The ACP100 integrated pressurised water reactor (PWR) design has been under development since 2010. Its preliminary design was completed in 2014. The major components of its primary coolant circuit are installed within the reactor pressure vessel.
It is a multi-purpose reactor designed for electricity production, heating, steam production or seawater desalination. In 2016, the design became the first SMR to pass a safety review by the International Atomic Energy Agency.
The ACP100 was identified as a 'key project' in China's 12th Five-Year Plan, and is developed from the larger ACP1000 PWR. The design, which has 57 fuel assemblies and integral steam generators, incorporates passive safety features and will be installed underground. In 2016, China announced plans to build a demonstration floating nuclear power plant based on the ACP100S variant of the CNNC design.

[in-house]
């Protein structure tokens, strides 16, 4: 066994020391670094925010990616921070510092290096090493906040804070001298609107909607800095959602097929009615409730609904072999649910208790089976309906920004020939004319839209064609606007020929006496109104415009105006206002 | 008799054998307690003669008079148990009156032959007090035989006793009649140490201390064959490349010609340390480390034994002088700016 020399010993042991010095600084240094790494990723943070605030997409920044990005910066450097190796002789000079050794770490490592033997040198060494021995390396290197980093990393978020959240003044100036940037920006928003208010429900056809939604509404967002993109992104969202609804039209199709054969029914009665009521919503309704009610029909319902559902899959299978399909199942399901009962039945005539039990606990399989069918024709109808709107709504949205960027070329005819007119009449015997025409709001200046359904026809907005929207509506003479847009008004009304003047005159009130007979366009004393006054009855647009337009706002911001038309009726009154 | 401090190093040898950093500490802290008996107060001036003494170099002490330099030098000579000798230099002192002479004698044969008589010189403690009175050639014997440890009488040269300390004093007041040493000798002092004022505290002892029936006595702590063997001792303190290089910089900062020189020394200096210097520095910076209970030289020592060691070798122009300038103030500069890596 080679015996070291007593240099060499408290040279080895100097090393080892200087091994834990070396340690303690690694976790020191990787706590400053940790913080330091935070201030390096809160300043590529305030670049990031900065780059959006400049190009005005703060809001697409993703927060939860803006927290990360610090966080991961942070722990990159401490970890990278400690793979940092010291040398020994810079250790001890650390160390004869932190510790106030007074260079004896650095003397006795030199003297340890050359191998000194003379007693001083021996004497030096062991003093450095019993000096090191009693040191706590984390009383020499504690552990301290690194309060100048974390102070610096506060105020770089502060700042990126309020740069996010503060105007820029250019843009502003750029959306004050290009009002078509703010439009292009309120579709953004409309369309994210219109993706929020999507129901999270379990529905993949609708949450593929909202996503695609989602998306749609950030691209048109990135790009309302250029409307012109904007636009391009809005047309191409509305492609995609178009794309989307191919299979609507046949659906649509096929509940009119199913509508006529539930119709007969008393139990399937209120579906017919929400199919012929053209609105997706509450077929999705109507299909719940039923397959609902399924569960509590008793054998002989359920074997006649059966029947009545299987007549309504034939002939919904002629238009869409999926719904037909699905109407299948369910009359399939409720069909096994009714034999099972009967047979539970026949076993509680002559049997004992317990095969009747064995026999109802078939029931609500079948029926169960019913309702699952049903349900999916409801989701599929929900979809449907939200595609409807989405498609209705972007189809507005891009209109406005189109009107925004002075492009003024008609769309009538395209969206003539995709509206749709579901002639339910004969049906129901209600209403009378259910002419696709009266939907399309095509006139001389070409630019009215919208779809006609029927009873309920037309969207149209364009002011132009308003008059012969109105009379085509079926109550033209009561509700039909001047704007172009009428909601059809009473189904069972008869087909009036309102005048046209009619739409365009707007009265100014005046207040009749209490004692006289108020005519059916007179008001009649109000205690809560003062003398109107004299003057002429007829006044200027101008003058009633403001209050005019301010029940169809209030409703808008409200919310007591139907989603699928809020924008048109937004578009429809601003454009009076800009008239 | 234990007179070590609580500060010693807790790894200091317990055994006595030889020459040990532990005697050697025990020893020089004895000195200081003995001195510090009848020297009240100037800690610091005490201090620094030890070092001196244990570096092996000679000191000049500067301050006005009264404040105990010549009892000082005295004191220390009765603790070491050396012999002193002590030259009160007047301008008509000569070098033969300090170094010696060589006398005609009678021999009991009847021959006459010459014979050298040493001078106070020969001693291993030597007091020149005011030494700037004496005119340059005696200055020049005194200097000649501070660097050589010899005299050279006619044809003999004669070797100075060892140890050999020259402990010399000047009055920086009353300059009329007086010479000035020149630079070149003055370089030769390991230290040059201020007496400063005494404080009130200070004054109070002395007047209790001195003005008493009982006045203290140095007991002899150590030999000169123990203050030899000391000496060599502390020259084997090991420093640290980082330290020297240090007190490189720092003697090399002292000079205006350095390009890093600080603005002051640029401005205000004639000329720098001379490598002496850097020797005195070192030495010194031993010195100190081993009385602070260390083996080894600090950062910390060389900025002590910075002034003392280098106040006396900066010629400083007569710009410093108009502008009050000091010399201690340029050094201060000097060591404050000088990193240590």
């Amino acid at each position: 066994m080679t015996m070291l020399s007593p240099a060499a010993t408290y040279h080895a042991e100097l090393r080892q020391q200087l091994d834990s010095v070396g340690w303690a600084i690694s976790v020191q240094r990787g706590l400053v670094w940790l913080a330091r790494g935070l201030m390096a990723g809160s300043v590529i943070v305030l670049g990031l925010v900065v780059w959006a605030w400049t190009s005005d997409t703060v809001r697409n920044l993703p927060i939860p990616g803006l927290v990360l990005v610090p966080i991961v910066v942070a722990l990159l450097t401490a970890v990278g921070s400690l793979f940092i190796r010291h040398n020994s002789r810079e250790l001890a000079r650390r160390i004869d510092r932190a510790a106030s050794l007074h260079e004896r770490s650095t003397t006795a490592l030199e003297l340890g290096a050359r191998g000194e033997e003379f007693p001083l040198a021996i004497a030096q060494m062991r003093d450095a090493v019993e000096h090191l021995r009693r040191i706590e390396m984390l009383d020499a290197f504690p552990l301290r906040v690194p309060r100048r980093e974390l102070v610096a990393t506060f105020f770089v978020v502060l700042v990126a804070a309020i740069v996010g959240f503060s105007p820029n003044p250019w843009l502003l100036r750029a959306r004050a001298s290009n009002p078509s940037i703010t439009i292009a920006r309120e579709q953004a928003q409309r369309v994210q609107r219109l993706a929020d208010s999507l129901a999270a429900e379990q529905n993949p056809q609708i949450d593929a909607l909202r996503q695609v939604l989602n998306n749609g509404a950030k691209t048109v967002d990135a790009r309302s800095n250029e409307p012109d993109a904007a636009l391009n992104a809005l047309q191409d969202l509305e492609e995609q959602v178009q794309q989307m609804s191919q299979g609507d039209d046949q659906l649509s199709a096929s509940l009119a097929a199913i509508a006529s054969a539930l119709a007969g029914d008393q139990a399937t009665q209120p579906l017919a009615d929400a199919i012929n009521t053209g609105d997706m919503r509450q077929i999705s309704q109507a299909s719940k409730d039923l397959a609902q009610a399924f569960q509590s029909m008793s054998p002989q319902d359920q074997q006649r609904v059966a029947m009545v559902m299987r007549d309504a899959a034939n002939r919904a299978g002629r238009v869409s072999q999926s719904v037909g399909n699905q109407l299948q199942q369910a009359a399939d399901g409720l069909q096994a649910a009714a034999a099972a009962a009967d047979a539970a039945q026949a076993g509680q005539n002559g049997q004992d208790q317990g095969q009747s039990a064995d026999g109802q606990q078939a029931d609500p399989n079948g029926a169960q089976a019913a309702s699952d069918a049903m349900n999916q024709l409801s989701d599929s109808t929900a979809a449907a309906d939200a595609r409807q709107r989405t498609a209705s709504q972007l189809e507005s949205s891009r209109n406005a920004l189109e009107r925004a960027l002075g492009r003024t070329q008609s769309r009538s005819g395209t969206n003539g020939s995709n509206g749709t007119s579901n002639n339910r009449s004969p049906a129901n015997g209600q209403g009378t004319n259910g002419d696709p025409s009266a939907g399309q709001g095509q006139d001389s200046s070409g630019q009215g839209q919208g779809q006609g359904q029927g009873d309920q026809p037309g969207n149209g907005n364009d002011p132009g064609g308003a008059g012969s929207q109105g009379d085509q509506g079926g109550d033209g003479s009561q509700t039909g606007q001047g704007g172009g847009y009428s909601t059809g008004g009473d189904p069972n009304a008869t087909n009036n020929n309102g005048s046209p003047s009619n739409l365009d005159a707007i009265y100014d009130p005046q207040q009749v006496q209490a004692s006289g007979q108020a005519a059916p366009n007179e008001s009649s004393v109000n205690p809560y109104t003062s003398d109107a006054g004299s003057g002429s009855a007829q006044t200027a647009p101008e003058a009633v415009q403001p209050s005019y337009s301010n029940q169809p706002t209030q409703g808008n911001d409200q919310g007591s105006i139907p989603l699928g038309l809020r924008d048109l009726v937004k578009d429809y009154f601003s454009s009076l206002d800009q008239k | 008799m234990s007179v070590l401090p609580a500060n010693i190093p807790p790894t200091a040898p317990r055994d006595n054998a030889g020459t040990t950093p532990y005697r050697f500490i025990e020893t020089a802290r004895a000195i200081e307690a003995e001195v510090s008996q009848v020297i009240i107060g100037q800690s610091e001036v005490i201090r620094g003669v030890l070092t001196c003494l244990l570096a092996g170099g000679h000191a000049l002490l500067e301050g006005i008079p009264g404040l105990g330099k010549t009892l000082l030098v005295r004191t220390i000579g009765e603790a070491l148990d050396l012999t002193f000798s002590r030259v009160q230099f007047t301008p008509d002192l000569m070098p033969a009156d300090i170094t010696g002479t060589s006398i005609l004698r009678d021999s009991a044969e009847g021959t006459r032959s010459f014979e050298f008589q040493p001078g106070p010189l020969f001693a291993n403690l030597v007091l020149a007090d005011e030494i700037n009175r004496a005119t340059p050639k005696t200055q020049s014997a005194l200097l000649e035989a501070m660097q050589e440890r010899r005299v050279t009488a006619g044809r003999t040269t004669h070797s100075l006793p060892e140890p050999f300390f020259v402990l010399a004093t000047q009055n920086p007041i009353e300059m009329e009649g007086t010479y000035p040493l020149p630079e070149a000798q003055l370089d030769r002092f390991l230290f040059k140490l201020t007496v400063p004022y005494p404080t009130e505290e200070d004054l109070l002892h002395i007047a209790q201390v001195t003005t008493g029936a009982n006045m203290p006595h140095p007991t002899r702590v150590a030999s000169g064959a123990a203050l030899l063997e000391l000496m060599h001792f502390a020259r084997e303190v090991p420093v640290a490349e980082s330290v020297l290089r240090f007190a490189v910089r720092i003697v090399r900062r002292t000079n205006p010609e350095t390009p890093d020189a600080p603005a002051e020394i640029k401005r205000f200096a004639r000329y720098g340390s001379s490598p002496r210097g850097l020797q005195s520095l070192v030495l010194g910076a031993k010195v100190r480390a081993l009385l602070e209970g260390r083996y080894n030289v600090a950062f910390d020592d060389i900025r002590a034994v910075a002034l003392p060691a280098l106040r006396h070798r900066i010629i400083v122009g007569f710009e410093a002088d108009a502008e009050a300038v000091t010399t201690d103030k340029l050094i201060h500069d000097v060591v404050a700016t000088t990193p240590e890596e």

A two-unit demonstration plant was originally planned for construction by CNNC New Energy Corporation - a joint venture of CNNC (51%) and China Guodian Corp - in Putian county, at the south of Fujian province. In early 2017, the site for the first ACP100 units was changed to Changjiang, on Hainan island, with a larger reactor to be built at Putian.
The demonstration ACP100 plant will be located on the north-west side of the existing Changjiang nuclear power plant, according to a 22 March announcement from China's Ministry of Environment. The site is already home to two operating CNP600 PWRs, with two Hualong One units also planned for construction.
"The Linglong One demonstration project will verify the design, manufacture, construction and operation of the technology," according to CNNC. "It will also help the company gain experience of running small nuclear power stations and enable it to explore the future market for small reactors."
It added, "As a new type of nuclear reactor, the small modular reactor is safe and economical with a high degree of flexibility in terms of power and scale, as well as being adaptable for power plants in challenging locations. It is able to provide power for small- and medium-sized electricity grids, along with any energy-consuming system."
In March, Chinese publication Nuclear World reported that first concrete for the Hainan project is to be poured on 31 December. Construction is expected to take 65 months, with the 125 MWe unit to start up by 31 May 2025, subject to relevant governmental approvals.